• Sen. Ejercito said he doesn't trust the Chinese government
  • Sen. Escudero reiterated the Philippines had "every right" to its own territorial integrity
  • Sen. Marcos said the PH should consider whether EDCA sites will "staging areas for U.S. military intervention in Taiwan"

China's comments about the new U.S. military sites in the Philippines have not gone down well with the senators in Manila, as several remain concerned about how the statements could affect the country's sovereignty and global relations.

Following the addition of the U.S. military sites under the Enhanced Defense Cooperation Agreement (EDCA) in Philippine territories near Taiwan, the Chinese Embassy said in a statement, "To bundle the Philippines into the chariots of geopolitical strife will seriously harm Philippine national interests and endanger regional peace and stability."

Under the EDCA, the Philippines granted the U.S. four additional military sites. There are five existing U.S. military locations in the country.

"I don't trust the Chinese government," Sen. Joseph Victor "JV" Ejercito told the media on Monday, The Philippine Star reported. "I love the Chinese people. I just don't want to trust what their government is saying."

Ejercito went on to argue that Chinese vessels "have been very, very aggressive and hostile" to Filipino fishermen and the Philippine Coast Guard (PCG). "So if they want us to trust them, they have to respect our sovereignty, our territorial integrity," he said.

Sen. Francis "Chiz" Escudero said the Philippines had "every right," just as China and any other nation had, "to pursue a foreign policy that serves our national interest and should not be cowed by such threats," as per ABS-CBN News.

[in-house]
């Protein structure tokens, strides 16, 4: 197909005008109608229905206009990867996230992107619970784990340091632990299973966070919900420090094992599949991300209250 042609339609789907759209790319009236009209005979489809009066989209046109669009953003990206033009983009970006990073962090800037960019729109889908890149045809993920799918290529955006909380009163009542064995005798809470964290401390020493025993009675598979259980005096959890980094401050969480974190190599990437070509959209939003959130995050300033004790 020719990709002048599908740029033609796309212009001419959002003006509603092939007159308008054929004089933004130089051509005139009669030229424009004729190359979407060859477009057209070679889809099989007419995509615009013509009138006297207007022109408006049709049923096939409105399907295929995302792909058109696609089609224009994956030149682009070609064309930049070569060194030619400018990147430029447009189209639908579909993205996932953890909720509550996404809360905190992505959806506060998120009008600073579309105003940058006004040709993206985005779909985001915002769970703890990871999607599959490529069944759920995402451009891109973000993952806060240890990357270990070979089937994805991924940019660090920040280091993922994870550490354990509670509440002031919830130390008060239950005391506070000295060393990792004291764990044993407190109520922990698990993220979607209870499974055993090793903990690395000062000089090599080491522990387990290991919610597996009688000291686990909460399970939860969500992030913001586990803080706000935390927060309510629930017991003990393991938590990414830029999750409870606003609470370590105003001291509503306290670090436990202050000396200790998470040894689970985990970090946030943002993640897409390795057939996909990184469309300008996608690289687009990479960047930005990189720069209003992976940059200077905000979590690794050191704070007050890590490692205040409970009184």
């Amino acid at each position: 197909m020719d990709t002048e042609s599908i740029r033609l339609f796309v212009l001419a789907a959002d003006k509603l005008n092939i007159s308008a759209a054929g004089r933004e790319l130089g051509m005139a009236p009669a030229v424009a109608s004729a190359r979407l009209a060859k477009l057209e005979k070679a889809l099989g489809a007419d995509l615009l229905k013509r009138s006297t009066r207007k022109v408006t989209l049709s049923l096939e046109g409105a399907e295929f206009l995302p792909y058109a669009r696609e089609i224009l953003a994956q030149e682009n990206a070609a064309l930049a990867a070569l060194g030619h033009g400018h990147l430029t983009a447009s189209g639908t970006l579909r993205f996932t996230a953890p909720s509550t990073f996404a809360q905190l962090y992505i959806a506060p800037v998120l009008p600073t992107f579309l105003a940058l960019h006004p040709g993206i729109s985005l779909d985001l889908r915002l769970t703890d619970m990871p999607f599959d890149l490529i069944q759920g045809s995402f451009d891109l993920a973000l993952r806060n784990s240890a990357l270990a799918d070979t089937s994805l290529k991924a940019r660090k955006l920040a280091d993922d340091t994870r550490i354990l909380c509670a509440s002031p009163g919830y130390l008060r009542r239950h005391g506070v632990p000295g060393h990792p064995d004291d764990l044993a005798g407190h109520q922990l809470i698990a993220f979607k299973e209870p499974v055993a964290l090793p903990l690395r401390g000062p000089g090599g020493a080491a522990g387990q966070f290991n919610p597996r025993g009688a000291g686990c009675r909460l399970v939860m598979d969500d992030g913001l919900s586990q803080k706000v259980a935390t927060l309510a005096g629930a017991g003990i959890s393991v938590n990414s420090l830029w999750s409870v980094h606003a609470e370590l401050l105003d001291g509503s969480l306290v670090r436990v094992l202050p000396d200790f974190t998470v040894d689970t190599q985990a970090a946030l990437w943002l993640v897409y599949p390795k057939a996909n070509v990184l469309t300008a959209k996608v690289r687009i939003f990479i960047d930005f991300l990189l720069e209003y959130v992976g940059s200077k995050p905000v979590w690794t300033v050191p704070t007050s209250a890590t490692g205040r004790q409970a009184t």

Sen. Risa Hontiveros said in a press release on Tuesday that China should "look in the mirror before casting a stone," citing the "documented and undisputed" encounters in the West Philippine Sea.

However, Senate Minority Leader Aquilino "Koko" Pimentel raised the idea of reviewing the Mutual Defense Treaty with the U.S. further to ensure that the Philippines' foreign policy and sovereignty is upheld.

"Under the MDT, did we hand over to the US the direction of our foreign policy?" Pimentel asked.

Sen. Imee Marcos, who chaired the foreign relations committee, said the Philippine government should also consider whether the new EDCA sites will be used "as staging areas for U.S. military intervention in Taiwan," according to GMA News.

Sen. Jinggoy Estrada, chairperson of the national defense committee, tried to balance the conversation by stating that the Philippines was "not waging a war against China," considering that the two countries are trade partners.

Meanwhile, the Philippines and the U.S. continue to strengthen their defense and security ties, as military personnel from the two sides kicked off the Salaknib Exercise 2023 Monday.

About 3,000 Filipino and U.S. soldiers are taking part in the exercises and trainings that Philippine Army chief Lt. Gen. Romeo Brawner Jr. said should help the country's shift "towards territorial defense."

Representative image of U.S. army troops. Amber Clay/Pixabay